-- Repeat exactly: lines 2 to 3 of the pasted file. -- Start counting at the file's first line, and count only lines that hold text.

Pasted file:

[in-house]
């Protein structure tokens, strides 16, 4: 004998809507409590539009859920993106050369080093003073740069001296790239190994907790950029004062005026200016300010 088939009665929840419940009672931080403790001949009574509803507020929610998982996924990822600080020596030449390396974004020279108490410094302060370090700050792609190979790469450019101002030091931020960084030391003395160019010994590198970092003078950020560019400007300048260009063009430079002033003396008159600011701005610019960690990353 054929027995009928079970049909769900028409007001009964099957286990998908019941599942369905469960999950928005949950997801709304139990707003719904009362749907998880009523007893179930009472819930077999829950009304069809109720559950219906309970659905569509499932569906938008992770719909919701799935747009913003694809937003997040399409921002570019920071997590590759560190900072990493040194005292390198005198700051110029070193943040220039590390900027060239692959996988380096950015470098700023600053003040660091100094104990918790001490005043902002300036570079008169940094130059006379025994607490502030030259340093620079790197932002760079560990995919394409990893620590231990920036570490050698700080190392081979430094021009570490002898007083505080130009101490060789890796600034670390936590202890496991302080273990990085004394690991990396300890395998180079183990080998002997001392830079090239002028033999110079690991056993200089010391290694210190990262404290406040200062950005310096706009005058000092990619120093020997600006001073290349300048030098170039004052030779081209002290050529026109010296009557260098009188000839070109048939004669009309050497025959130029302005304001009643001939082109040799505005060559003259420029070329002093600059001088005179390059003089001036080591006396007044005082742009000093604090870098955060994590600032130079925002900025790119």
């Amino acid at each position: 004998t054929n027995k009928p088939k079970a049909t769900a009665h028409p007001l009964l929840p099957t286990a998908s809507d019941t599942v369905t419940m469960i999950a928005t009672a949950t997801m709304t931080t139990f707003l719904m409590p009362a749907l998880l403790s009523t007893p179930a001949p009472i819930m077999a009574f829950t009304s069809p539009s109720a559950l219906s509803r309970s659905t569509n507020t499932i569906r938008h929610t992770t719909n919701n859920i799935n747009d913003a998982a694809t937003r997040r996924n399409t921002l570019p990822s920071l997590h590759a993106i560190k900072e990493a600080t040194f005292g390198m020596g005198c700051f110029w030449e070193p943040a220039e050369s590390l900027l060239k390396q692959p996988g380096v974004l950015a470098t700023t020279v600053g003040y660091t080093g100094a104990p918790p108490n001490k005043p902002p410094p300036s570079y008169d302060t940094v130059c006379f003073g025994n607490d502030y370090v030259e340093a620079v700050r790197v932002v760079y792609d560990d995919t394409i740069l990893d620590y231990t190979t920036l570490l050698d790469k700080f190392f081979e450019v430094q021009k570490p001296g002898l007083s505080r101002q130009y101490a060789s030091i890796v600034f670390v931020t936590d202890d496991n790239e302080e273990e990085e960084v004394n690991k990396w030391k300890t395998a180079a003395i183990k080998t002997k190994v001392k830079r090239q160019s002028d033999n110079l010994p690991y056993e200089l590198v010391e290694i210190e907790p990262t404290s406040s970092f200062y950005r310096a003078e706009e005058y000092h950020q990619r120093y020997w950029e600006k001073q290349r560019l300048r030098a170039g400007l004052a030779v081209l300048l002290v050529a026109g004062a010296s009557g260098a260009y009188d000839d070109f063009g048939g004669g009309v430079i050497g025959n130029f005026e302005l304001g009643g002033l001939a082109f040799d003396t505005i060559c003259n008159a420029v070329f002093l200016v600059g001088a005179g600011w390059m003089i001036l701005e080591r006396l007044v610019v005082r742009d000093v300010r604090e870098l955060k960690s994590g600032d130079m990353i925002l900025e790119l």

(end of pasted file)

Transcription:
């Protein structure tokens, strides 16, 4: 004998809507409590539009859920993106050369080093003073740069001296790239190994907790950029004062005026200016300010 088939009665929840419940009672931080403790001949009574509803507020929610998982996924990822600080020596030449390396974004020279108490410094302060370090700050792609190979790469450019101002030091931020960084030391003395160019010994590198970092003078950020560019400007300048260009063009430079002033003396008159600011701005610019960690990353 054929027995009928079970049909769900028409007001009964099957286990998908019941599942369905469960999950928005949950997801709304139990707003719904009362749907998880009523007893179930009472819930077999829950009304069809109720559950219906309970659905569509499932569906938008992770719909919701799935747009913003694809937003997040399409921002570019920071997590590759560190900072990493040194005292390198005198700051110029070193943040220039590390900027060239692959996988380096950015470098700023600053003040660091100094104990918790001490005043902002300036570079008169940094130059006379025994607490502030030259340093620079790197932002760079560990995919394409990893620590231990920036570490050698700080190392081979430094021009570490002898007083505080130009101490060789890796600034670390936590202890496991302080273990990085004394690991990396300890395998180079183990080998002997001392830079090239002028033999110079690991056993200089010391290694210190990262404290406040200062950005310096706009005058000092990619120093020997600006001073290349300048030098170039004052030779081209002290050529026109010296009557260098009188000839070109048939004669009309050497025959130029302005304001009643001939082109040799505005060559003259420029070329002093600059001088005179390059003089001036080591006396007044005082742009000093604090870098955060994590600032130079925002900025790119």
């Amino acid at each position: 004998t054929n027995k009928p088939k079970a049909t769900a009665h028409p007001l009964l929840p099957t286990a998908s809507d019941t599942v369905t419940m469960i999950a928005t009672a949950t997801m709304t931080t139990f707003l719904m409590p009362a749907l998880l403790s009523t007893p179930a001949p009472i819930m077999a009574f829950t009304s069809p539009s109720a559950l219906s509803r309970s659905t569509n507020t499932i569906r938008h929610t992770t719909n919701n859920i799935n747009d913003a998982a694809t937003r997040r996924n399409t921002l570019p990822s920071l997590h590759a993106i560190k900072e990493a600080t040194f005292g390198m020596g005198c700051f110029w030449e070193p943040a220039e050369s590390l900027l060239k390396q692959p996988g380096v974004l950015a470098t700023t020279v600053g003040y660091t080093g100094a104990p918790p108490n001490k005043p902002p410094p300036s570079y008169d302060t940094v130059c006379f003073g025994n607490d502030y370090v030259e340093a620079v700050r790197v932002v760079y792609d560990d995919t394409i740069l990893d620590y231990t190979t920036l570490l050698d790469k700080f190392f081979e450019v430094q021009k570490p001296g002898l007083s505080r101002q130009y101490a060789s030091i890796v600034f670390v931020t936590d202890d496991n790239e302080e273990e990085e960084v004394n690991k990396w030391k300890t395998a180079a003395i183990k080998t002997k190994v001392k830079r090239q160019s002028d033999n110079l010994p690991y056993e200089l590198v010391e290694i210190e907790p990262t404290s406040s970092f200062y950005r310096a003078e706009e005058y000092h950020q990619r120093y020997w950029e600006k001073q290349r560019l300048r030098a170039g400007l004052a030779v081209l300048l002290v050529a026109g004062a010296s009557g260098a260009y009188d000839d070109f063009g048939g004669g009309v430079i050497g025959n130029f005026e302005l304001g009643g002033l001939a082109f040799d003396t505005i060559c003259n008159a420029v070329f002093l200016v600059g001088a005179g600011w390059m003089i001036l701005e080591r006396l007044v610019v005082r742009d000093v300010r604090e870098l955060k960690s994590g600032d130079m990353i925002l900025e790119l």